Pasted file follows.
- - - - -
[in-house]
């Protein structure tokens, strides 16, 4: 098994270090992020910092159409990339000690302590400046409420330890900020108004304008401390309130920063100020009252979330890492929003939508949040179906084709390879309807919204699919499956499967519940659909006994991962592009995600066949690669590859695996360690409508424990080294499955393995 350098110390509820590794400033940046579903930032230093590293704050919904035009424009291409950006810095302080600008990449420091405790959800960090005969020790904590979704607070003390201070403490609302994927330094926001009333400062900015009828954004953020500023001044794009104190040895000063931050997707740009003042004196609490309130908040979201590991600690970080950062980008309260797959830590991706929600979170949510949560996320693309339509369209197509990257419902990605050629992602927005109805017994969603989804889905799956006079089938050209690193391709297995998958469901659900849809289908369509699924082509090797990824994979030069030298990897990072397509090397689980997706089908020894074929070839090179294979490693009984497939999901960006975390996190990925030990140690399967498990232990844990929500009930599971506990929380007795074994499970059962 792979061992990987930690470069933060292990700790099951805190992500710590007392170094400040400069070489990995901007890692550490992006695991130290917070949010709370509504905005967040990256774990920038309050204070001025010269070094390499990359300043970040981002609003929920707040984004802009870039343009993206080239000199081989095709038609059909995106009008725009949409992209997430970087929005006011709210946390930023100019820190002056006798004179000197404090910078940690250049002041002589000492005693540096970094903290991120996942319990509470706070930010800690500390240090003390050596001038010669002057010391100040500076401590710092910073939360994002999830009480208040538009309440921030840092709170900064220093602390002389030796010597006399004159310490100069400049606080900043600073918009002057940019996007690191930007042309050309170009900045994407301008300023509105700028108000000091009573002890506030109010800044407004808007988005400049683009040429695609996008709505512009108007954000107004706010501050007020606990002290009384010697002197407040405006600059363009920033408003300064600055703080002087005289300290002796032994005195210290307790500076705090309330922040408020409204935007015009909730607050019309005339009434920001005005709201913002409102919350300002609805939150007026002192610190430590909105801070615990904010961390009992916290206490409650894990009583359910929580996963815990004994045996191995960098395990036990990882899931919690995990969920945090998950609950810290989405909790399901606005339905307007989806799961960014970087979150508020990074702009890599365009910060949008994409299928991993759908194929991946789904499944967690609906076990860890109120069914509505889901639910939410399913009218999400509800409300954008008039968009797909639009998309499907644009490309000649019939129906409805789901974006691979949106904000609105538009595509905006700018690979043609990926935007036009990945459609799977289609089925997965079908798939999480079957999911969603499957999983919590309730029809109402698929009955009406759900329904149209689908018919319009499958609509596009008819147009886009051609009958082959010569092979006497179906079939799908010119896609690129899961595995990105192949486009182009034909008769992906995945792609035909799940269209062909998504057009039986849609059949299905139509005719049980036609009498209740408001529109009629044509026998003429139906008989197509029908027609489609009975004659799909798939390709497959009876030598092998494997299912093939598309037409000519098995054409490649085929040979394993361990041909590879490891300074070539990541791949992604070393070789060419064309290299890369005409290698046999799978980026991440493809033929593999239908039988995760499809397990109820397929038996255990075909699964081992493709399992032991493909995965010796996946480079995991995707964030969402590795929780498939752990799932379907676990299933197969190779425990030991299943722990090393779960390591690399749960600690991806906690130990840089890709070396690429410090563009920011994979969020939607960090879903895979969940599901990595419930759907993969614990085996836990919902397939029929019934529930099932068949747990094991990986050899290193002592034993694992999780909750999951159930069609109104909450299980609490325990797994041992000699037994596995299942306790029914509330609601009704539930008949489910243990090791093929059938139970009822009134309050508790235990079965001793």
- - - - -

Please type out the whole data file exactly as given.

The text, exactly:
[in-house]
């Protein structure tokens, strides 16, 4: 098994270090992020910092159409990339000690302590400046409420330890900020108004304008401390309130920063100020009252979330890492929003939508949040179906084709390879309807919204699919499956499967519940659909006994991962592009995600066949690669590859695996360690409508424990080294499955393995 350098110390509820590794400033940046579903930032230093590293704050919904035009424009291409950006810095302080600008990449420091405790959800960090005969020790904590979704607070003390201070403490609302994927330094926001009333400062900015009828954004953020500023001044794009104190040895000063931050997707740009003042004196609490309130908040979201590991600690970080950062980008309260797959830590991706929600979170949510949560996320693309339509369209197509990257419902990605050629992602927005109805017994969603989804889905799956006079089938050209690193391709297995998958469901659900849809289908369509699924082509090797990824994979030069030298990897990072397509090397689980997706089908020894074929070839090179294979490693009984497939999901960006975390996190990925030990140690399967498990232990844990929500009930599971506990929380007795074994499970059962 792979061992990987930690470069933060292990700790099951805190992500710590007392170094400040400069070489990995901007890692550490992006695991130290917070949010709370509504905005967040990256774990920038309050204070001025010269070094390499990359300043970040981002609003929920707040984004802009870039343009993206080239000199081989095709038609059909995106009008725009949409992209997430970087929005006011709210946390930023100019820190002056006798004179000197404090910078940690250049002041002589000492005693540096970094903290991120996942319990509470706070930010800690500390240090003390050596001038010669002057010391100040500076401590710092910073939360994002999830009480208040538009309440921030840092709170900064220093602390002389030796010597006399004159310490100069400049606080900043600073918009002057940019996007690191930007042309050309170009900045994407301008300023509105700028108000000091009573002890506030109010800044407004808007988005400049683009040429695609996008709505512009108007954000107004706010501050007020606990002290009384010697002197407040405006600059363009920033408003300064600055703080002087005289300290002796032994005195210290307790500076705090309330922040408020409204935007015009909730607050019309005339009434920001005005709201913002409102919350300002609805939150007026002192610190430590909105801070615990904010961390009992916290206490409650894990009583359910929580996963815990004994045996191995960098395990036990990882899931919690995990969920945090998950609950810290989405909790399901606005339905307007989806799961960014970087979150508020990074702009890599365009910060949008994409299928991993759908194929991946789904499944967690609906076990860890109120069914509505889901639910939410399913009218999400509800409300954008008039968009797909639009998309499907644009490309000649019939129906409805789901974006691979949106904000609105538009595509905006700018690979043609990926935007036009990945459609799977289609089925997965079908798939999480079957999911969603499957999983919590309730029809109402698929009955009406759900329904149209689908018919319009499958609509596009008819147009886009051609009958082959010569092979006497179906079939799908010119896609690129899961595995990105192949486009182009034909008769992906995945792609035909799940269209062909998504057009039986849609059949299905139509005719049980036609009498209740408001529109009629044509026998003429139906008989197509029908027609489609009975004659799909798939390709497959009876030598092998494997299912093939598309037409000519098995054409490649085929040979394993361990041909590879490891300074070539990541791949992604070393070789060419064309290299890369005409290698046999799978980026991440493809033929593999239908039988995760499809397990109820397929038996255990075909699964081992493709399992032991493909995965010796996946480079995991995707964030969402590795929780498939752990799932379907676990299933197969190779425990030991299943722990090393779960390591690399749960600690991806906690130990840089890709070396690429410090563009920011994979969020939607960090879903895979969940599901990595419930759907993969614990085996836990919902397939029929019934529930099932068949747990094991990986050899290193002592034993694992999780909750999951159930069609109104909450299980609490325990797994041992000699037994596995299942306790029914509330609601009704539930008949489910243990090791093929059938139970009822009134309050508790235990079965001793």